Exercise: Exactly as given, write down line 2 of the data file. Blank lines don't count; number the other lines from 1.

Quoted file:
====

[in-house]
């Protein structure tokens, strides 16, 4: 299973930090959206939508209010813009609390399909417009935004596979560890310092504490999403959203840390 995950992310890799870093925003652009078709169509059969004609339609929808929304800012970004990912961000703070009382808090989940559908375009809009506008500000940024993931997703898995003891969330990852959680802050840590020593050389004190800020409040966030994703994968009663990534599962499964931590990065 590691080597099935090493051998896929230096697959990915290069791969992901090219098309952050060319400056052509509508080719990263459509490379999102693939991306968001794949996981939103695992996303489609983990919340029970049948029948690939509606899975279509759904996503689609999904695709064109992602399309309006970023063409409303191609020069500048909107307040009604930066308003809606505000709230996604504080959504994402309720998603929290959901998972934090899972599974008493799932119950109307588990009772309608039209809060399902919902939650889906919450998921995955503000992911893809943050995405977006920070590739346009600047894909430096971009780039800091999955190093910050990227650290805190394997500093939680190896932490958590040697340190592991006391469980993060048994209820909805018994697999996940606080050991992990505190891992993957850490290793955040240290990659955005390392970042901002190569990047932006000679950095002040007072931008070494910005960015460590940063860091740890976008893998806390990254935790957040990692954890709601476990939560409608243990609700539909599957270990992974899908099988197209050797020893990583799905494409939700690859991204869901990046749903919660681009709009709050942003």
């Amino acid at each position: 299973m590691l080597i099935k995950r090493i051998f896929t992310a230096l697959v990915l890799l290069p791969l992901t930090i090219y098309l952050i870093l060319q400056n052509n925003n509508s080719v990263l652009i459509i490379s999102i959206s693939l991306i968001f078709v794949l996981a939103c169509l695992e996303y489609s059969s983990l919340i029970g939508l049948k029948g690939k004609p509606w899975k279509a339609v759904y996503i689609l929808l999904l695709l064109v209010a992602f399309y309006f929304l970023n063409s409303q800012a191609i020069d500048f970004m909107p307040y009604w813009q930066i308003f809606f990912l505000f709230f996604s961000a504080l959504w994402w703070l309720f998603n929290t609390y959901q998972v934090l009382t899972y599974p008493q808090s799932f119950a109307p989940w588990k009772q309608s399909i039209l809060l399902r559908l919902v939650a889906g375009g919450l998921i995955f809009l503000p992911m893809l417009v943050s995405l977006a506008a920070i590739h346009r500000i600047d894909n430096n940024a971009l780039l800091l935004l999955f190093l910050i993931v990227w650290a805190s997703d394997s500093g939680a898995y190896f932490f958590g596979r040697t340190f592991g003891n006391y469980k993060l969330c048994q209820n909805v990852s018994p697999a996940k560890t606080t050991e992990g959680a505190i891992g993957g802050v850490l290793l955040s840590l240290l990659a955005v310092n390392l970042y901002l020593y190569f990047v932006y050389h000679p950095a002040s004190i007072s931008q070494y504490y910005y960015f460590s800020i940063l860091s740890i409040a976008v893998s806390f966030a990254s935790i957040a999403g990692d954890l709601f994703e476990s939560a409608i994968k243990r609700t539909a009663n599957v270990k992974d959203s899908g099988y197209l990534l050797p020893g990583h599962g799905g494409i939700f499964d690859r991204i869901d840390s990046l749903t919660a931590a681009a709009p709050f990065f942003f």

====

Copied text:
């Protein structure tokens, strides 16, 4: 299973930090959206939508209010813009609390399909417009935004596979560890310092504490999403959203840390 995950992310890799870093925003652009078709169509059969004609339609929808929304800012970004990912961000703070009382808090989940559908375009809009506008500000940024993931997703898995003891969330990852959680802050840590020593050389004190800020409040966030994703994968009663990534599962499964931590990065 590691080597099935090493051998896929230096697959990915290069791969992901090219098309952050060319400056052509509508080719990263459509490379999102693939991306968001794949996981939103695992996303489609983990919340029970049948029948690939509606899975279509759904996503689609999904695709064109992602399309309006970023063409409303191609020069500048909107307040009604930066308003809606505000709230996604504080959504994402309720998603929290959901998972934090899972599974008493799932119950109307588990009772309608039209809060399902919902939650889906919450998921995955503000992911893809943050995405977006920070590739346009600047894909430096971009780039800091999955190093910050990227650290805190394997500093939680190896932490958590040697340190592991006391469980993060048994209820909805018994697999996940606080050991992990505190891992993957850490290793955040240290990659955005390392970042901002190569990047932006000679950095002040007072931008070494910005960015460590940063860091740890976008893998806390990254935790957040990692954890709601476990939560409608243990609700539909599957270990992974899908099988197209050797020893990583799905494409939700690859991204869901990046749903919660681009709009709050942003």